I stand in the light of my truth. I fully reject anyone who participates in racist, bigoted behavior or anyone who bears witness to racist, bigoted behavior by stating that they “do not recall.” Experience and age have taught me that we all know when we or someone else is behaving badly, and we do recall.
I stand in the light of my truth. You who bear witness and do nothing; you who participate in the slander of groups based on skin color, religion or sexual orientation; you who try to lie to yourself and to me by telling me that these things don’t matter, but making America great again does matter. I will not be swayed by your weak argument and I will let myself feel disgust and heartbreak so that I fight against you with my vote and my advocacy.
I stand in the light of my truth. I won’t be cowed. I will not waiver. I am not interested in supporting dysfunctional politics. I am interested in doing what I know in my heart is right. And I know the disparagement of targeted groups for the reasons I have stated is wrong. I am going to fight for what is right.
2018 – look out! This is the action that I take: I will not stick my head in the sand and ignore what is going on. And I am not alone. There are many of us. And we stand in the light of our truth, and the power of our convictions.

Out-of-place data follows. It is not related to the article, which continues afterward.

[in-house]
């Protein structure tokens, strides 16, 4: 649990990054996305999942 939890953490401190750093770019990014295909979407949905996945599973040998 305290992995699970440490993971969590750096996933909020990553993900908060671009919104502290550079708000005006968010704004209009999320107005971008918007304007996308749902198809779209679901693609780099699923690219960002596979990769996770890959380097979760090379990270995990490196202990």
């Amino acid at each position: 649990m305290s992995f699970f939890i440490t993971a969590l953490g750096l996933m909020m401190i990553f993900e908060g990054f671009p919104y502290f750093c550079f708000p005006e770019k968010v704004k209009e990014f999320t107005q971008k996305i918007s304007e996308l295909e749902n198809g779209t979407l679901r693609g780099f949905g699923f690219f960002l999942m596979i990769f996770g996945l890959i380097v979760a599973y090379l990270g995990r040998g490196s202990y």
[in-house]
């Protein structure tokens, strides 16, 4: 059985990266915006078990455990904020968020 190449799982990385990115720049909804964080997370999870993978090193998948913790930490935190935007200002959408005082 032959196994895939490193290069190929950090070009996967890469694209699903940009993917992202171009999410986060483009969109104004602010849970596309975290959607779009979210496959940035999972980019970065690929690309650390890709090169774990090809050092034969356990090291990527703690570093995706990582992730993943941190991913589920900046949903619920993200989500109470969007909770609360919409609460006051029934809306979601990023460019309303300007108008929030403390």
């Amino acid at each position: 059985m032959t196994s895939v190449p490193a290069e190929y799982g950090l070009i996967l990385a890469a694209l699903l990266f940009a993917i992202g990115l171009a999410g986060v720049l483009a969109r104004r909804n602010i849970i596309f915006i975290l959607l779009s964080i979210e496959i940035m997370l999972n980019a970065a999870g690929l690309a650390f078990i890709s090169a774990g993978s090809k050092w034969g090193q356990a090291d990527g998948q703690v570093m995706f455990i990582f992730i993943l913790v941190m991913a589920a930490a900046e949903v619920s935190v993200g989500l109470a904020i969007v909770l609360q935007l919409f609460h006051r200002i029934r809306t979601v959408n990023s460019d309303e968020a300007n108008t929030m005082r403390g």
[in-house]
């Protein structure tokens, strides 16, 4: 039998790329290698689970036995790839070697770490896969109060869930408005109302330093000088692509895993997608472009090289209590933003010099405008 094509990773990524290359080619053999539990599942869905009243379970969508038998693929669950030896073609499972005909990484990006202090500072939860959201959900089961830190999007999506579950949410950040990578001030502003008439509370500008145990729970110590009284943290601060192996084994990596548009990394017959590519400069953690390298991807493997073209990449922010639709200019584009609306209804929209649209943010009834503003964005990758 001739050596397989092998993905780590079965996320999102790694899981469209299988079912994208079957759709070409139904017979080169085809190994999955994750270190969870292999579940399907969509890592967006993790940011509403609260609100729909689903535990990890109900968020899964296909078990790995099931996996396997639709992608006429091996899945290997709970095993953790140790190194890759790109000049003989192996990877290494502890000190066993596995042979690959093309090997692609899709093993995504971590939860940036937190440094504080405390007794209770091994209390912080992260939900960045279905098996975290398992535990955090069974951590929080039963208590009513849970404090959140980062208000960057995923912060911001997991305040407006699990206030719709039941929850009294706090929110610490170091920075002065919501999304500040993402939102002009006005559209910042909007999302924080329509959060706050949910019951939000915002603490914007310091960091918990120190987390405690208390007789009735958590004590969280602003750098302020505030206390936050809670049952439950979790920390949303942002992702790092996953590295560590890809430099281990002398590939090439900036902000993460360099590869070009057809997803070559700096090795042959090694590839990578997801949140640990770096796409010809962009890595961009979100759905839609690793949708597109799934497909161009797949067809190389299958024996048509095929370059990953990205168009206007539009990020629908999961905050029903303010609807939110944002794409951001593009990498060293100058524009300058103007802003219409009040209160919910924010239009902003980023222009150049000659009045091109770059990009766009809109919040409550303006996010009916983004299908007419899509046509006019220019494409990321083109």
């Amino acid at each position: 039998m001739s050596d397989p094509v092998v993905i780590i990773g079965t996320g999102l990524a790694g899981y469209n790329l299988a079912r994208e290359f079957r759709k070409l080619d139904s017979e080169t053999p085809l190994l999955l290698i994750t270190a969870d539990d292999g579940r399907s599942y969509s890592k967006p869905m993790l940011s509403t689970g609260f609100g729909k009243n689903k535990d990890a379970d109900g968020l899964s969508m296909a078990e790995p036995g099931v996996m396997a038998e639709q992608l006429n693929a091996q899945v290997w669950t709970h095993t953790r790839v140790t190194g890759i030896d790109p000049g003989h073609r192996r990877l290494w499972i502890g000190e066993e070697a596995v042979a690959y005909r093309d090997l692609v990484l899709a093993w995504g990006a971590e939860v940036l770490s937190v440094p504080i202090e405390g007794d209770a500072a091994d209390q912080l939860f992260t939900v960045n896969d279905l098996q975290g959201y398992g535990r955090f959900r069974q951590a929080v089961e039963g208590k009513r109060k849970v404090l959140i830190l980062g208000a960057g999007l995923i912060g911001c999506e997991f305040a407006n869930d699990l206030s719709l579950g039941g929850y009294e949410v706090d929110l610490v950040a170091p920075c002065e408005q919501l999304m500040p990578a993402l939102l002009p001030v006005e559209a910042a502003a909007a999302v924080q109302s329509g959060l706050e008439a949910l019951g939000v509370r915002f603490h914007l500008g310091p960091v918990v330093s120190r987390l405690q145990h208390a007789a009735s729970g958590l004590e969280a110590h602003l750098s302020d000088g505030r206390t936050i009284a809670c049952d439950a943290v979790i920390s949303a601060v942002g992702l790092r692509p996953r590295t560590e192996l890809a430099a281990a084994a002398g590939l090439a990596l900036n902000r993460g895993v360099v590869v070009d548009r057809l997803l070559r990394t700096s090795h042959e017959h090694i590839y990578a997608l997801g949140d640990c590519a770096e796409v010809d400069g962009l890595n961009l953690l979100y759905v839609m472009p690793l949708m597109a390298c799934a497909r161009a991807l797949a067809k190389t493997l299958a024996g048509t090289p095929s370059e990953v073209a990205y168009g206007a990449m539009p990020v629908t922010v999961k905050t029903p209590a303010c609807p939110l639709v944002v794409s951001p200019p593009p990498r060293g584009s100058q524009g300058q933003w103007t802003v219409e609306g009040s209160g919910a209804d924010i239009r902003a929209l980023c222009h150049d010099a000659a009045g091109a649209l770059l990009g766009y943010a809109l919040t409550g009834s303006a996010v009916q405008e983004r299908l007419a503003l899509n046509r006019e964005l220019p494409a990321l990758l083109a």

This is an older post, but one that I had a lot of fun remembering and writing. I’m sharing it here again in the spirit of the season. Happy Holidays, friends. Thanks for being a part of my world. All good wishes and good will for the new year!
It wasn’t fair! For two years in a row, Cheryl McAdams got to be Mary and wear the blue veil and hold the baby Jesus doll in the Christmas Pageant. Cheryl McAdams stepped on my feet whenever she could, leaving black marks on my white socks and scuffs on my Mary Janes. When we were lined up, waiting to go into assembly, she would turn around stomp on my one of my feet, laugh, and then turn to the front of the line again like she hadn’t done anything. No way she should have been Mary two years in a row!
I sang in the choir, directed by Mrs. Luella Pearson. Mrs. Pearson had bluish grey hair that she sprayed into a helmet on her head. Her face was heavily powdered. “Like a porcelain doll” my mother said, but I thought she looked more like a powdered donut.
Each year our school, which was a private school, a fact that my mother liked to share with relatives in a way that didn’t make it private at all, put on a Christmas Pageant. The local television station invited the school to the studio and filmed the entire thing. It was the big event leading up to our winter break.
In parkas and scarves, boots and mittens we marched off of the school bus by grade, so bundled against the snow and cold that we looked like a little troop of Michelin men. Volunteer parents and teachers took us to dressing rooms where we were greeted by rows of freshly pressed, neatly hung choir robes. Sizes were found, parkas and boots were stashed and soon each kid had on a black robe with a white collar and a big red bow that tied under the collar.